This prototype system has been installed in the Department of Media Study, University at Buffalo. A group of graduate and undergraduate students helped build the system, and a current graduate project is to add spatialized sound capability to it. The department runs a two semester computer graphics course using OpenGL. In the second semester the students learn to create their own interactive, virtual environments which are displayed on the system. In a year long, more advanced, VR course for both graduates and undergraduates, teams of programmers and 3D modelers are building VR art projects. The students are developing their work using both the low-cost display in Media Studies and an ImmersaDesk at the Center for Computational Research across campus. Media Study has also established a lab with nine Linux PCs, loaded with the same software as that used on the VR system, on which students develop their projects. Because the VR system is PC-driven, students can easily run programs built on the other PCs, or even on their home computers, on the full VR display, rather than having to cope with the difficulties of moving between different platforms.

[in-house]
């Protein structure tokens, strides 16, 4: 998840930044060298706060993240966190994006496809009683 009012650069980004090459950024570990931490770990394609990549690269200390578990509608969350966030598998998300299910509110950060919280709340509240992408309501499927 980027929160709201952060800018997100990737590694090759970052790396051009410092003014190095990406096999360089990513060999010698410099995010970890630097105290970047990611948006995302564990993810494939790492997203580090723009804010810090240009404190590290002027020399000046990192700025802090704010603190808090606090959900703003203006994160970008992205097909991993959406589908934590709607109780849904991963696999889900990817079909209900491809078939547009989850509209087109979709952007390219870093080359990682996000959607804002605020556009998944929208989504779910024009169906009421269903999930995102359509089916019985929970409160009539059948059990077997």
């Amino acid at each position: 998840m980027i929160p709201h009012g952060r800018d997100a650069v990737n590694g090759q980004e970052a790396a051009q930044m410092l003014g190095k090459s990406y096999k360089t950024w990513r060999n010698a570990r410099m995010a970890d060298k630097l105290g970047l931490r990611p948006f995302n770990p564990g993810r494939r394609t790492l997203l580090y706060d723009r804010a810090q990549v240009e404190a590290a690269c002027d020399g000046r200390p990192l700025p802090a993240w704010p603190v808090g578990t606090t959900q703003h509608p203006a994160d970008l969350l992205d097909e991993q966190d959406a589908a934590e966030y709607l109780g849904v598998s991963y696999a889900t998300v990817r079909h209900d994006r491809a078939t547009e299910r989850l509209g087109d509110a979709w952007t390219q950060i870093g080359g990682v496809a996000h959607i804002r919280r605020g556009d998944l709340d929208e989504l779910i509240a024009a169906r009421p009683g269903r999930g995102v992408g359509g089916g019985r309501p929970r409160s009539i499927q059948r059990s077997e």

In the Spring of 2002, the system will be taken down and reassembled in Albany as one of the demonstrations at ``UB day'', a presentation by the University to the state legislature. In April 2002, we are planning to use the system (at Media Study) to show the students' VR projects at an event organized by Digital Poet, Dr. Loss Glazier. We have started preliminary talks with Hallwalls, a Buffalo media arts center, about staging a VR show using a similar system. We have also adapted the same technology (sans tracking) to create a monoscopic, two-screen display for an exhibit at the Smithsonian Museum's Arts and Industries Building. Working on these events is helping to clarify the problems involved when the system is exposed to the rigors of a museum or gallery environment, and to refine it in terms of durability and usability.